The trick here is in the technique. Imagine that you are making the finest pastry and use the lightest hands. Work quickly while the potatoes are still hot. Use floury potatoes only (I am in Ireland and used Golden Wonders which worked very well), and make sure you have a mouli or potato ricer to pass the potatoes through. A potato ricer will cost about £12 and will render the stubborn potato fluffy and soft. For best results pass it through a few times, I passed mine through 3 times, working as quickly as I could. The heat is important.

When cooking the potatoes, be careful not to push them too far. Floury potatoes are guzzlers and once soft, will take in as much water as they can, rendering them a sorry soggy mess. Cook them until you can pierce them with a fork and they still resist a touch without being too hard. Peel immediately, if you don’t have asbestos paws like me use a tea towel.

How to eat them? However you want. Make a gratin with cream and blue cheese and cover with a good melting cheese. Perfect winter fare. Or make a tomato sauce and serve simply with the gnocchi and some parmesan on top. I did this today, making a sauce which started with a sauté of very finely chopped rosemary, garlic and red chilli, then a tin of good chopped tomatoes, a teaspoon of balsamic vinegar and a teaspoon of sugar. I cooked it for a couple of hours adding water when it got too thick every now and then. The secret to good tomato sauce is good tomatoes, flavour enhancer (chilli and garlic), balance (vinegar and sugar), time, and a good sprinkle of sea salt.

They are worth the effort and don’t be dismayed if you don’t get them right the first time. Once you crack them, you will be thrilled with yourself, and so will your family and friends.

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Rhubarb Cordial
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Recipe: Homemade Rhubarb Cordial

Homemade Rhubarb Cordial

Homemade Rhubarb Cordial

There is a lot to be said for the sunshine and a big bright sky. It brings cheer after a long harsh winter – and I know I haven’t experienced most of it – but London has become a dour place, and it seems as though as a city, it has been suffering from a severe Seasonal Affective Disorder.

So, what joy the sun brought with its big sky and warm sunshine. Everyone was cheerful and the parks were full. I was inspired to cook something bright and joyful. I wanted fruit and I wanted a refreshing non alcoholic drink. My mind turned to rhubarb cordial.

I love homemade cordials, I have one in my book and make many at home all the time. I finish them off with sparkling water and ice and sip as I work. After work, they sometimes end up in a cocktail.

The cordial I made is a fresh version to be consumed within the week. If you want to preserve it so that it lasts a few months, use citrate (also called citric acid) in place of the lemon (1 teaspoon for the recipe quantity below). Citrate is available in pharmacies generally although no longer in the UK, you can however order it online.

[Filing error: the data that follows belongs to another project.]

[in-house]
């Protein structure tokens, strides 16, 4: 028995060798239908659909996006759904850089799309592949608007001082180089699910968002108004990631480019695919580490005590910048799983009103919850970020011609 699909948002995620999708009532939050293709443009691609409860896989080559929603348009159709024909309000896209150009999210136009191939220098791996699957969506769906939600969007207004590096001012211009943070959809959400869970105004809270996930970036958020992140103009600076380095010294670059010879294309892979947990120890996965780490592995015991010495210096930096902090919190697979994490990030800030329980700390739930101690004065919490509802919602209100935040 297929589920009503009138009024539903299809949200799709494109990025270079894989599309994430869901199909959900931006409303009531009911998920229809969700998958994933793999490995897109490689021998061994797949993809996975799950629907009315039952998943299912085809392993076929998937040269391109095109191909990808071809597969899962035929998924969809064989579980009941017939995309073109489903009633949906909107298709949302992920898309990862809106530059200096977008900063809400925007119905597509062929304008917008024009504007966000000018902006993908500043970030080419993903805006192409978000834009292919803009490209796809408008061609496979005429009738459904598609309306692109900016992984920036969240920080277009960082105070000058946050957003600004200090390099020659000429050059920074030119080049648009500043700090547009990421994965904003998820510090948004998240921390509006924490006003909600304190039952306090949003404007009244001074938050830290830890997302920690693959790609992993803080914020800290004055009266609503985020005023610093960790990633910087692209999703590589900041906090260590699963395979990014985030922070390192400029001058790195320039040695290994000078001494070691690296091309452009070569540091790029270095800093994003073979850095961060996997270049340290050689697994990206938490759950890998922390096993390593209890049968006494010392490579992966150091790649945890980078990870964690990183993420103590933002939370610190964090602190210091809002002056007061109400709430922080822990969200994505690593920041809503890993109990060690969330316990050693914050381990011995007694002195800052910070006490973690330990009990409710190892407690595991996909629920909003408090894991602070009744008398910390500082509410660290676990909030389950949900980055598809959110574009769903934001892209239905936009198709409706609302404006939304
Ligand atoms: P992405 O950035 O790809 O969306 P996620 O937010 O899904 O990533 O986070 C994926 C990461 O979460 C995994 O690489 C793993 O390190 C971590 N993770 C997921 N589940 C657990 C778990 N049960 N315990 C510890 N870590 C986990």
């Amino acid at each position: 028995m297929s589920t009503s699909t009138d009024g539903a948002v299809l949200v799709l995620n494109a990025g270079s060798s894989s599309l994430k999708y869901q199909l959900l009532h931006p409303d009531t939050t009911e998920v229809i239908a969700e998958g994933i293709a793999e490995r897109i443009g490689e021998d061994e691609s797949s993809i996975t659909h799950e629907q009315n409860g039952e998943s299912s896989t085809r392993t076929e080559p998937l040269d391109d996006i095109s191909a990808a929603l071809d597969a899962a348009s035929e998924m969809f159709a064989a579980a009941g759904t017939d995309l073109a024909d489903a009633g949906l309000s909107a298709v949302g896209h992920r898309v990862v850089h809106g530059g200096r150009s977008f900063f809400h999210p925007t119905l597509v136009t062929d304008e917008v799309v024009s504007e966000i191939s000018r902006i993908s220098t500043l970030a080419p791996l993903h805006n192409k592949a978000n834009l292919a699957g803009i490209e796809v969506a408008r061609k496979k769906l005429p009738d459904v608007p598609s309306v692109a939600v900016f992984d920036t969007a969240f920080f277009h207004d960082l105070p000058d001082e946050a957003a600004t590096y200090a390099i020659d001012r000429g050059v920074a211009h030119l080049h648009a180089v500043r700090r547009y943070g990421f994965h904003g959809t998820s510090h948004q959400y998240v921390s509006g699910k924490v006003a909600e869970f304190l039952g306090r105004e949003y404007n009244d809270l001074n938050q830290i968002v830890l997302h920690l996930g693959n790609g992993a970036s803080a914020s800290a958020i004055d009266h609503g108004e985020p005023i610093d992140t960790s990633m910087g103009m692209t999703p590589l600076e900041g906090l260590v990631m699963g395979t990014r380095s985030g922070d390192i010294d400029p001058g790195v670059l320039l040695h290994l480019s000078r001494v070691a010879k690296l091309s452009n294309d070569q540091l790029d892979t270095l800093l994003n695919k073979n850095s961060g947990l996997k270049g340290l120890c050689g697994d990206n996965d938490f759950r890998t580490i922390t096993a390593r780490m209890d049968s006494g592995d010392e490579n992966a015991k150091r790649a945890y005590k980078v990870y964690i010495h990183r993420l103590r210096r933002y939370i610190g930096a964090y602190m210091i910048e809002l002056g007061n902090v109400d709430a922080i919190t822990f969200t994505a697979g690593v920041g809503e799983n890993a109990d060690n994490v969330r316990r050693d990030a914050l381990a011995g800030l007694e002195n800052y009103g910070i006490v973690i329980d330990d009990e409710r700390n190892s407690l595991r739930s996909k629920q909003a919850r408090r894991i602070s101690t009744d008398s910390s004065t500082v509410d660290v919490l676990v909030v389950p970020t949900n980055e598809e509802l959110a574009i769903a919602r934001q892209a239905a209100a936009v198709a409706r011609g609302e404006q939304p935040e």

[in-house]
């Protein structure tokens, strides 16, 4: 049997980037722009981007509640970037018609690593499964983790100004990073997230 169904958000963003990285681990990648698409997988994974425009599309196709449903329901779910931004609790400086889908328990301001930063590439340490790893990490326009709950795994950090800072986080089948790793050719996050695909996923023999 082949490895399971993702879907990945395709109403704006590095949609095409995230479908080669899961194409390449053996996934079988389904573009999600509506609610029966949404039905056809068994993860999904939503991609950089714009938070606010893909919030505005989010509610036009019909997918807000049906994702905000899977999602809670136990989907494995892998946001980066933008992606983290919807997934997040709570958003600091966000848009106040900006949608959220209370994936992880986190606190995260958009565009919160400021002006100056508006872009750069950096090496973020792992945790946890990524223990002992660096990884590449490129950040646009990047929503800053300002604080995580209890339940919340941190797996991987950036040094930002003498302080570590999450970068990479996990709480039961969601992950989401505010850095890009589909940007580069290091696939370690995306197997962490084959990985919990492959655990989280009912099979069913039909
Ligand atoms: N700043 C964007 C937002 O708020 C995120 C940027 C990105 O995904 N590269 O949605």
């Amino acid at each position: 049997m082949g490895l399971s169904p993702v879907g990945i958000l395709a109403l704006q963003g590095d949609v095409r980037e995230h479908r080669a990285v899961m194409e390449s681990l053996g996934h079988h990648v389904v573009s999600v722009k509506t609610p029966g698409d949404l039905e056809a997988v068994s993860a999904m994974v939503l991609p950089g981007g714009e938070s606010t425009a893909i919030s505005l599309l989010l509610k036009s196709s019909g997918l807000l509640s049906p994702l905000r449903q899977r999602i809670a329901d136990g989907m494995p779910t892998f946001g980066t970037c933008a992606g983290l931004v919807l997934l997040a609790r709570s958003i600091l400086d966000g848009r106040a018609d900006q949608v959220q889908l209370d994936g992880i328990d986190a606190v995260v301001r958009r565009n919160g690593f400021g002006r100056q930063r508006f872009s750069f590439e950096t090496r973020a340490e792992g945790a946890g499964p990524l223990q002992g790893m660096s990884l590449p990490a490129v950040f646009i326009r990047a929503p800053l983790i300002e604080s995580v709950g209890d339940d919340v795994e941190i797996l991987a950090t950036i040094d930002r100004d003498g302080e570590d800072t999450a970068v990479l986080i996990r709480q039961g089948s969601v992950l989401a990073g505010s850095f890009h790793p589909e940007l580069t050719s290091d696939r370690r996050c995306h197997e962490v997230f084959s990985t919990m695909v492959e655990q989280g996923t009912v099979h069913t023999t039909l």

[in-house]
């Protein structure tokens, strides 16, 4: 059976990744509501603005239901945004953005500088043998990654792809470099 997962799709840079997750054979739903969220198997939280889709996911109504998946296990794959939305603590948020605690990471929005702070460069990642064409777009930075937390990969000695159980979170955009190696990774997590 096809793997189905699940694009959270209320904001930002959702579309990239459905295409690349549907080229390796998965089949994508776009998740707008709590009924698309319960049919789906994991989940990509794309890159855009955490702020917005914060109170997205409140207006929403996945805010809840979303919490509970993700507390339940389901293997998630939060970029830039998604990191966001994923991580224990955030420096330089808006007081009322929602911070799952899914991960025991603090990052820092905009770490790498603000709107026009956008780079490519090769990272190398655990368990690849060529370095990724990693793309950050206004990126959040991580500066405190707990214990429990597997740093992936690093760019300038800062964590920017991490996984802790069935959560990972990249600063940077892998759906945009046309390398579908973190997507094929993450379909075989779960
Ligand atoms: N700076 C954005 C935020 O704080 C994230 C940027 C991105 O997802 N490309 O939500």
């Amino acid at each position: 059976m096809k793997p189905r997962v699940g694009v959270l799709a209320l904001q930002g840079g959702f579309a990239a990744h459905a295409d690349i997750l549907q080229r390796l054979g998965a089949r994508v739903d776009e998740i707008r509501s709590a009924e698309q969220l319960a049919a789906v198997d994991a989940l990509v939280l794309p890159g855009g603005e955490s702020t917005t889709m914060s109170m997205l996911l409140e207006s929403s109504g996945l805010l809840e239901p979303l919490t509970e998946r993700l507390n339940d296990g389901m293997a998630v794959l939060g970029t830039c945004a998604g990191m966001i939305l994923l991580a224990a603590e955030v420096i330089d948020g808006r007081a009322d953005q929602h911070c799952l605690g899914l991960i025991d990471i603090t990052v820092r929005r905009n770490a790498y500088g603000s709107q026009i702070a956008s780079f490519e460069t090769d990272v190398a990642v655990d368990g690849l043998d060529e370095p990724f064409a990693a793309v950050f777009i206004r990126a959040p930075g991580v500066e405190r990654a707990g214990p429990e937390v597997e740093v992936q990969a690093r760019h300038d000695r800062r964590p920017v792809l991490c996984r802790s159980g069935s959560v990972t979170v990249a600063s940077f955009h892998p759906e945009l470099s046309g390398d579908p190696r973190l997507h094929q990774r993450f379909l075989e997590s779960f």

I used bright English rhubarb, not forced rhubarb but normal stuff. It was a lovely bright pink, if broader and tougher than its slender cousin. After a brief period of cooking, the cordial mixture is allowed to strain gently through a fine mesh sieve (or some muslin), releasing the bright pink cordial and leaving the darker fruit fibre behind. This incidentally, is great mixed in with yogurt for breakfast.

This recipe also works really well when you combine it with blood orange or rose extract when you are cooking the rhubarb. I make both, and adore them.

Enjoy! This is so easy and is really so delicious. The vibrant flavour and colour are something that you don’t get in the shop bought stuff, unless you are buying an artisanal one (which is also homemade, just not in your home :)

RECIPE: Rhubarb Cordial
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Bajan Pepper Sauce
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Recipe: Bajan Pepper Sauce

Denise with our finished pepper sauce

Denise with our finished pepper sauce

Greetings from London, I am back. The first day of Spring (really?!), in Ireland, Earrach (Ar-ock) and the 1st is St Brigid’s Day, where we traditionally made the St Brigid’s crosses. I wonder if kids still do that now?

Everyone was secretly hoping I would be miserable, I think (you were!) but, I love London, and the weather doesn’t really bother me, mainly as I have been away from it for a bit. Plus it is not long until I go away again so I want to soak London up. There is so much to write about Barbados though, and there are those recipes too, so it will live on here for a few more days at least.

The first thing I will share is the recipe for Denise’s Pepper Sauce. For the uninitiated, Bajan pepper sauce is delicious and is served with everything. Recipes and preferences vary but, generally, it is quite spicy (for the UK palate at least) but some are very hot and some a bit cooler. I like mine in the middle somewhere. This one, that I am sharing now, is HOT but, really delicious.

The interesting thing for me is how much turmeric went in it. I love fresh tumreric and use it over dried a lot. It requires prep though so I sometimes opt for powder when pressed for time. Bright yellow, a rhizome like ginger, it stains fiercely, be warned. I have had yellow hands that looked like I was an incredibly clumsy smoker for days after using it the first time. I now use gloves. It is worth seeking out as it is quite different to dried, with beautiful aromas, almost floral. Turmeric is terrifically healthy with anti inflammatory and anti oxidant properties too, it is also said to help prevent cancer and recent studies indicate it may help with lipid metabolism and weight loss.

Denise, a chef at The Club in Barbados where I stayed, shared her mother Thelma’s recipe with me, which I am so grateful for. This is the one I am sharing her with you now. Her mother passed away 2 years ago, and her recipes were her legacy to Denise. She still makes her Bajan seasonings, pepper sauce etc. Her pepper sauce recipe is traditional, and basically is composed of turmeric for colour (it also adds a lovely aromatic quality), chillies for heat, onions for consistency, vinegar thins it out and preserves it, mustard gives it an extra bass note and helps with the consistency too. A pinch of brown sugar balances it.